Program – April 22, 2014

Clarity and Chaos

(In the Human Mind and in Psychotherapy)

Presenters: Judith Teicholz, Ed.D
Discussant: Elizabeth Feldman, Ph.D.

Affect can help us achieve greater clarity in our lives by pointing to and helping us focus on what is most important to us. But affect disavowed or disconnected can leave us with no inner compass while affect uncontained can leave us in abject states of chaos. Thus affect is a force that can either infuse our lives with meaning or overwhelm us to the extent that we are unable to pursue our life goals.  As an integral aspect of every treatment, the psychotherapist must either help the patient gain access to walled-off affective experience or engage emotionally with the patient toward regulating affective states that were previously disruptive in the patient’s life.  To achieve these goals the therapist must participate in an intersubjective process through which the patient can better recognize his affective states, bear them, make sense of them, and integrate them into an expanded, more inclusive and sturdier sense of self.  But a growing array of research from diverse scientific disciplines points to the mutual regulation of affect from birth onward. From this we can only conclude that the analyst’s capacity to access, bear, process, and communicate her own affect will be of central importance in every treatment. Some clinical material is offered to illustrate these ideas.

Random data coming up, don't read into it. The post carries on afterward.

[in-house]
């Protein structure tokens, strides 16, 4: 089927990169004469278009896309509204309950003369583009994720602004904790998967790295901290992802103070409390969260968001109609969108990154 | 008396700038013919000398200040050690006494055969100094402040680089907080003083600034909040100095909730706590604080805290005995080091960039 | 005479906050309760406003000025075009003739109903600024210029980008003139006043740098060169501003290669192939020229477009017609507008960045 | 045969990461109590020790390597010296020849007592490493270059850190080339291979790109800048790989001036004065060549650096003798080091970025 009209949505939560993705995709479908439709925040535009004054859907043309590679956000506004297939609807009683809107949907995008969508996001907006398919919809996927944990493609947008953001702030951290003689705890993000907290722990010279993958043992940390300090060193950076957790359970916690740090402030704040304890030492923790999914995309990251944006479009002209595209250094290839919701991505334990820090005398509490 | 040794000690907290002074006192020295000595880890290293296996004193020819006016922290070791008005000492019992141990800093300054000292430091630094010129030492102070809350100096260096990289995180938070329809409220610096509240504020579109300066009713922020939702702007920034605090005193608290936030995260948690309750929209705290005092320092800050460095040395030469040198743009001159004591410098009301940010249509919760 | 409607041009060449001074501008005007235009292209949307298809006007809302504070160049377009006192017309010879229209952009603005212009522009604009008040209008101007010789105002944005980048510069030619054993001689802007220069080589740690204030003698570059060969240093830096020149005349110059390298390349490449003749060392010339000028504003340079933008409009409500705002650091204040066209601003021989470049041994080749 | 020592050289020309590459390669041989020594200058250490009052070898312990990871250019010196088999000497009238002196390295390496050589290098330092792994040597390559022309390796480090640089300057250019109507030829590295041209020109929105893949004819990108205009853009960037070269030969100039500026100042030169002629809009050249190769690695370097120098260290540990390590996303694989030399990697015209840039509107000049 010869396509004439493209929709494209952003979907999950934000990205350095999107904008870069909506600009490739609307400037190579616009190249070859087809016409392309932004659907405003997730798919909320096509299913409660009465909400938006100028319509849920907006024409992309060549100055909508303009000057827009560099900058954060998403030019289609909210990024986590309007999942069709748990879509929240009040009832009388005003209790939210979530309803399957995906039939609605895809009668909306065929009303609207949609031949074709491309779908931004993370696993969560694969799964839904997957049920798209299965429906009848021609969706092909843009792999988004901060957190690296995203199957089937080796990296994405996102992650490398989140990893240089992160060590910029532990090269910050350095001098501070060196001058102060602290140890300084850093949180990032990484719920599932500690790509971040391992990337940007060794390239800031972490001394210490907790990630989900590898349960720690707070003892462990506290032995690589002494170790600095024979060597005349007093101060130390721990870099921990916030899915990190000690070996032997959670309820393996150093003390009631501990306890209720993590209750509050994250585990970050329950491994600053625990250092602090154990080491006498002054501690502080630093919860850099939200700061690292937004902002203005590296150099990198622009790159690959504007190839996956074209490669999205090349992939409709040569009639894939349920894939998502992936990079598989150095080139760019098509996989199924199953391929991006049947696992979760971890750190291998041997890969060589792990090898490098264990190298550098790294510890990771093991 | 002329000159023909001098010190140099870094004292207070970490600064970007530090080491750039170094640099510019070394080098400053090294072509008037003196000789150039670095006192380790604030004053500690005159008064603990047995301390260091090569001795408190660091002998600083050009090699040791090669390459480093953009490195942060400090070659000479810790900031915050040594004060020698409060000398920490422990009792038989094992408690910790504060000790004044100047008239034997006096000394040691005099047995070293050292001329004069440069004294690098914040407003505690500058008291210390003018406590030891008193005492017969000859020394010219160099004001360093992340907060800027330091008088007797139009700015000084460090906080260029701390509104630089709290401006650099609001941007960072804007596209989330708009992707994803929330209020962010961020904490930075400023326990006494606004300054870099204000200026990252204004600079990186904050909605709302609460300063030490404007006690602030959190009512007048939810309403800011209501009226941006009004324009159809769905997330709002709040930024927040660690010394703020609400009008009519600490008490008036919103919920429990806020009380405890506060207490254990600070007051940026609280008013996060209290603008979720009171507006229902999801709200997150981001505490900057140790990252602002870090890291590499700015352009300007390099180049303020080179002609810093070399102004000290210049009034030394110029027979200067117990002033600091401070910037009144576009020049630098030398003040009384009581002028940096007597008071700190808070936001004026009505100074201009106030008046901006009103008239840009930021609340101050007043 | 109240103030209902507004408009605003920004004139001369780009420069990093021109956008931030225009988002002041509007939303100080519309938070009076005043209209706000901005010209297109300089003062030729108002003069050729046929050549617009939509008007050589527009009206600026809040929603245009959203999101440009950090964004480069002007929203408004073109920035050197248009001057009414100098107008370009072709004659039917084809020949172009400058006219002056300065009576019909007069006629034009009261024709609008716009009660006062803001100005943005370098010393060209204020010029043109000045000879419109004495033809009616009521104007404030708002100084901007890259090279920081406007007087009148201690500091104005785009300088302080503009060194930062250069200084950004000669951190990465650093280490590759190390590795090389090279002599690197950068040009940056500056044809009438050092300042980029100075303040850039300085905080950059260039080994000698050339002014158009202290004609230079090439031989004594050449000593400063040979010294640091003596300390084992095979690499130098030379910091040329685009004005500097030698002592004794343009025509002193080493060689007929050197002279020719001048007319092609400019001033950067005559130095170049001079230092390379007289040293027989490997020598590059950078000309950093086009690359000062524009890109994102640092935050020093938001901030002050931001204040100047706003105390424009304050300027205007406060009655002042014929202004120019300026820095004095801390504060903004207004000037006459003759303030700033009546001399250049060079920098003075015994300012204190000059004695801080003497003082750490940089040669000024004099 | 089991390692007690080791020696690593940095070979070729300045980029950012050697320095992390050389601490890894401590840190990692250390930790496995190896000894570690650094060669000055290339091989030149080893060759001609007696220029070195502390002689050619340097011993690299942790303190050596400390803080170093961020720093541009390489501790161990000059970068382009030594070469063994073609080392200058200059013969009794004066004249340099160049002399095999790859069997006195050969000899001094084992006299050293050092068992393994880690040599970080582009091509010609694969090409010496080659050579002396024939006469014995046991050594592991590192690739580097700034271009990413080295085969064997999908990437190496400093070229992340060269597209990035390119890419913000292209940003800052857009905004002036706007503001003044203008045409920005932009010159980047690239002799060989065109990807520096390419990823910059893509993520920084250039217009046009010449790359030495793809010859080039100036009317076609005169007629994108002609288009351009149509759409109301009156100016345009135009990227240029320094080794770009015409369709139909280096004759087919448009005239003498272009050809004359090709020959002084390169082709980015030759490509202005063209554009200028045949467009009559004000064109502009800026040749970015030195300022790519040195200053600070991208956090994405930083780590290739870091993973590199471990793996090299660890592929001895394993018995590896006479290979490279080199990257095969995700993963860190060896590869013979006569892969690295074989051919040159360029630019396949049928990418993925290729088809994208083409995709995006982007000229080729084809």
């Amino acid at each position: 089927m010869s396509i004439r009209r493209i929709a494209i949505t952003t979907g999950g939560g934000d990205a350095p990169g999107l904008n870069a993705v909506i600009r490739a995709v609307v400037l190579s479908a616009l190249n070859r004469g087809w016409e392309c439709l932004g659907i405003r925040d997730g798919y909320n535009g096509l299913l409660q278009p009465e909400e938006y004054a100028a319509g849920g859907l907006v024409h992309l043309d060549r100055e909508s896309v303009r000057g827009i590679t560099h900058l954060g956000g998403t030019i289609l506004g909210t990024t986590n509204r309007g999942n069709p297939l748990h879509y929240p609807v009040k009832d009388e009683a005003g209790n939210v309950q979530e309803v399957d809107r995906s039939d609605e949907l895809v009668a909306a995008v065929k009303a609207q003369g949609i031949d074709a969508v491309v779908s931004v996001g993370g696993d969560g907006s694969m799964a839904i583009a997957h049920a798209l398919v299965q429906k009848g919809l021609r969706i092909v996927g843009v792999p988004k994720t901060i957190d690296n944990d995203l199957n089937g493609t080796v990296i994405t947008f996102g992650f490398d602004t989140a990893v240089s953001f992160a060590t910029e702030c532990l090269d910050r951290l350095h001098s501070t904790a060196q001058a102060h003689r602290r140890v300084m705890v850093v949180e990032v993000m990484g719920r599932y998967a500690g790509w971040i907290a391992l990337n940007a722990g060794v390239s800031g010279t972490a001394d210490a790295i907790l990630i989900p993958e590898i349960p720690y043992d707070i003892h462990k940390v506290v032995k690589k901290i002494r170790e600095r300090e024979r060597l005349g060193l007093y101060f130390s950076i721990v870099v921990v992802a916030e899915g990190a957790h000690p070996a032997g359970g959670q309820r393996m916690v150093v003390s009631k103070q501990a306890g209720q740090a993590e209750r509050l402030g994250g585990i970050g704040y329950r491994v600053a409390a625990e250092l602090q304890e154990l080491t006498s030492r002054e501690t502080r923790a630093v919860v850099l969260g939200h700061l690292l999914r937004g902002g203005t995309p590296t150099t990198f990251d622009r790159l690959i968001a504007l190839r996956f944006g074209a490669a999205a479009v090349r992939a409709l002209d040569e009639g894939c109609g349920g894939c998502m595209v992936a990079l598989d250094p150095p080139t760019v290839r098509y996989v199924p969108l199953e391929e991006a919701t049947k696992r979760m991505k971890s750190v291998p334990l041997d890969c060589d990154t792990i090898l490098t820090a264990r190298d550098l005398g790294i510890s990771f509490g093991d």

Judith Guss Teicholz, Ed.D., is a Faculty member and Supervising Analyst at the Massachusetts Institute for Psychoanalysis. She has authored two books and dozens of articles on diverse psychoanalytic topics. She’s on the Editorial Board of the International Journal of Psychoanalytic Self Psychology and was on the Harvard Medical School faculty in Psychiatry at Massachusetts General Hospital for 25 years from 1975 to the year 2000.

Elizabeth Feldman, Ph.D., is a psychologist and psychoanalyst in private practice in Northfield, IL.  She is on the faculty at the Chicago Institute for Psychoanalysis, teaching in the Adult Psychoanalytic and the Adult Psychotherapy Programs, and is a member of the International Association of Psychoanalytic Self Psychology and the Midwest Self Psychology group.

Educational Objectives:

Participants in this program:

  1. Will learn some of the steps a psychotherapist might take toward helping a patient better regulate his or her affective experience.
  2. Will learn how the modulation of affect can improve a patient’s sense of well-being as well as his or her capacity for decision-making concerning important life choices.
  3. Will become familiar with clinical examples of how a psychotherapist might talk to a patient whose affect is in a state of dis-regulation.

Target Audience:
Psychoanalysts, other interested mental health professionals, and members of the community.